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Central Powers   /sˈɛntrəl pˈaʊərz/   Listen
Central Powers

noun
1.
In World War I the alliance of Germany and Austria-Hungary and other nations allied with them in opposing the Allies.






WordNet 3.0 © 2010 Princeton University








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"Central Powers" Quotes from Famous Books



... the central powers very different conditions prevail. Austria has no desire to make the conquest of any territory; indeed, just the contrary, would probably be willing to cede a portion of Galicia in favor of new States. Germany ...
— New York Times Current History: The European War, Vol 2, No. 1, April, 1915 - April-September, 1915 • Various

... the Tsar, and the tone of his speeches in 1886 offended Russian sentiment. Two years after Slivnitza, in face of intrigues and violence, he abandoned the contest and abdicated. The second is Ferdinand of Coburg, whose tortuous career, begun in 1887, only ended with the collapse of the Central Powers in 1918. He was put forward by Austria and supported by Stambuloff, the dictatorial chief of the Bulgarian ministry. For years the Russian Government refused to recognize him, and it was not till 1896 that he came to heel, at the bidding ...
— Victorian Worthies - Sixteen Biographies • George Henry Blore

... legends that grew up around his life and activities. One leading question dominated all discussions:—How could an individual so lacking in refinement and culture influence the life of a great nation, and become in indirect fashion one of the main factors in the struggle against the Central Powers? Through what miracle did he succeed in making any impression upon the thought and conduct of a social order infinitely superior ...
— Modern Saints and Seers • Jean Finot

... found herself confronted, at the outbreak of the great war, by perhaps the most perplexing situation of any of the present allies. If she had chosen to follow the way which lay open and easy before her, the war would have long since been decided in favor of the Central Powers. Italy had entered the Triple Alliance as a clean contract, for an honest defensive purpose. It was never intended for a weapon of aggression. When Austria and Germany decided upon the outrage to Serbia that was the cause of the conflagration, they did not consult Italy about it, knowing well that ...
— Defenders of Democracy • The Militia of Mercy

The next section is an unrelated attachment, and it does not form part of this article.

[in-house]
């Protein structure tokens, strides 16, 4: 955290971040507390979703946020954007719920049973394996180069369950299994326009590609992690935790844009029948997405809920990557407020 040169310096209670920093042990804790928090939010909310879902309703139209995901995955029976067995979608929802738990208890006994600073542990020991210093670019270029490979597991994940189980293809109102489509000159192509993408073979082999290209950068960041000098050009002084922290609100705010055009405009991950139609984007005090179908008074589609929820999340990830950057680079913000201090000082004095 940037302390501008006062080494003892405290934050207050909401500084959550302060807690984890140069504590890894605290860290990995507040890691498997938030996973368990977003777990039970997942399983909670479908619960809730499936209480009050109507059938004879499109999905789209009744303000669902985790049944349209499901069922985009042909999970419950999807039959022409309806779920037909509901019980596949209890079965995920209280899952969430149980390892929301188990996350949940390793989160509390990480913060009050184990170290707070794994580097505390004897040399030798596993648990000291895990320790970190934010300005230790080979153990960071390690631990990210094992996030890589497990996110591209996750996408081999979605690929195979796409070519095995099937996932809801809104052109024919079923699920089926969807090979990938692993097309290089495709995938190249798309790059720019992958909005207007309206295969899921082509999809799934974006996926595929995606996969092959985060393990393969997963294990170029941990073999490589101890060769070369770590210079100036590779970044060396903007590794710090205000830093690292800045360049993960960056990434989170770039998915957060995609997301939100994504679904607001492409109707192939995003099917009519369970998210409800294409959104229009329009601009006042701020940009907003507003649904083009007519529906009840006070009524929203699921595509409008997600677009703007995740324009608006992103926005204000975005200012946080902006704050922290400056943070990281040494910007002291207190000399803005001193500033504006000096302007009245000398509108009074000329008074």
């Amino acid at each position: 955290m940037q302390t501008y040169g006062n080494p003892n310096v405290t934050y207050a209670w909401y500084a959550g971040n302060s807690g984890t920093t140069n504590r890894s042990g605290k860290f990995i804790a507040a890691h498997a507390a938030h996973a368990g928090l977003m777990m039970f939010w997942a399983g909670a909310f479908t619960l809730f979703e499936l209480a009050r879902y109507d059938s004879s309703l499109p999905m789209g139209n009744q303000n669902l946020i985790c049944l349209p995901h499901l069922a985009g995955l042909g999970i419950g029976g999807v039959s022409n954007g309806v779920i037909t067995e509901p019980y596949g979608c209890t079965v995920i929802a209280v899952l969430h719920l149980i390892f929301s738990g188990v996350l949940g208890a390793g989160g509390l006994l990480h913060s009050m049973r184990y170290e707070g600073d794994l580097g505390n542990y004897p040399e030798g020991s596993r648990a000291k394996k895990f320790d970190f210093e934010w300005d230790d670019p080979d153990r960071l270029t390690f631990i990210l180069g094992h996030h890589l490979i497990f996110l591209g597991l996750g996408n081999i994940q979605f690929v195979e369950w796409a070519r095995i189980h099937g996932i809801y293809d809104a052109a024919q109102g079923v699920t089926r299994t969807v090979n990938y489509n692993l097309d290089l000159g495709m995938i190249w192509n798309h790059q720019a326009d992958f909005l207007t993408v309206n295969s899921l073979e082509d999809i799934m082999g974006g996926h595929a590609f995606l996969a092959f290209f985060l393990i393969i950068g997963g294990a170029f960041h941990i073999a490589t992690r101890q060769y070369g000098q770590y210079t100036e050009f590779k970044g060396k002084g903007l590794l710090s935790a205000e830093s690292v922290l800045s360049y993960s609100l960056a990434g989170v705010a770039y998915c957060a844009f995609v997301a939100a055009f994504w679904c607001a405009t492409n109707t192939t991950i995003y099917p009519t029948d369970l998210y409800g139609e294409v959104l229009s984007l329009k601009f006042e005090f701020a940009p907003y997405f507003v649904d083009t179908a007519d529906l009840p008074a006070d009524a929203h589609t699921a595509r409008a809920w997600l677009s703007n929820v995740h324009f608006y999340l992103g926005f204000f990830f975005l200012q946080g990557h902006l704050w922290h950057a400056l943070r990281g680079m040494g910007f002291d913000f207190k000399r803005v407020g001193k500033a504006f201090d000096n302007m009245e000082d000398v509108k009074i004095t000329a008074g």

... Bakst or even Vogue. But put it the other way round: the Vogue artist to-day—we use the word as a generic term—finds inspiration through museums and such works as the above. This is particularly true as our little handbook goes into print, for the reason that the great war between the Central Powers and the Entente has to a certain extent checked the invention and material output of Europe, and driven designers of and dealers in costumes for women, to China ...
— Woman as Decoration • Emily Burbank

... perhaps care to hear of an adventure of the good old days, when men wandered about Flanders on their own, sometimes attaching themselves to English units, sometimes to French, and sometimes marching inadvertently with the Central Powers. Maps in those days didn't show you clearly which was your bit and which was the other fellow's, and many a time different parties, meeting in the dark, would be quite affable in passing, little knowing it was each other's blood ...
— Punch, or the London Charivari, Vol. 150, February 16, 1916 • Various

... definitely than they had yet been stated by either group of belligerents, the terms upon which they would deem it possible to make peace. I spoke on behalf of humanity and of the rights of all neutral nations like our own, many of whose most vital interests the war puts in constant jeopardy. The Central Powers united in a reply which stated merely that they were ready to meet their antagonists in conference to discuss terms of peace. The Entente Powers have replied much more definitely and have stated, in general terms, indeed, but with sufficient ...
— President Wilson's Addresses • Woodrow Wilson

... mistake chargeable to the Conference lay in its making the charter of the League of Nations and the treaty of peace with the Central Powers interdependent. For the maxims that underlie the former are irreconcilable with those that should determine the latter, and the efforts to combine them must, among other untoward results, create a sharp opposition between ...
— The Inside Story Of The Peace Conference • Emile Joseph Dillon



Words linked to "Central Powers" :   alignment, alinement, alliance, coalition



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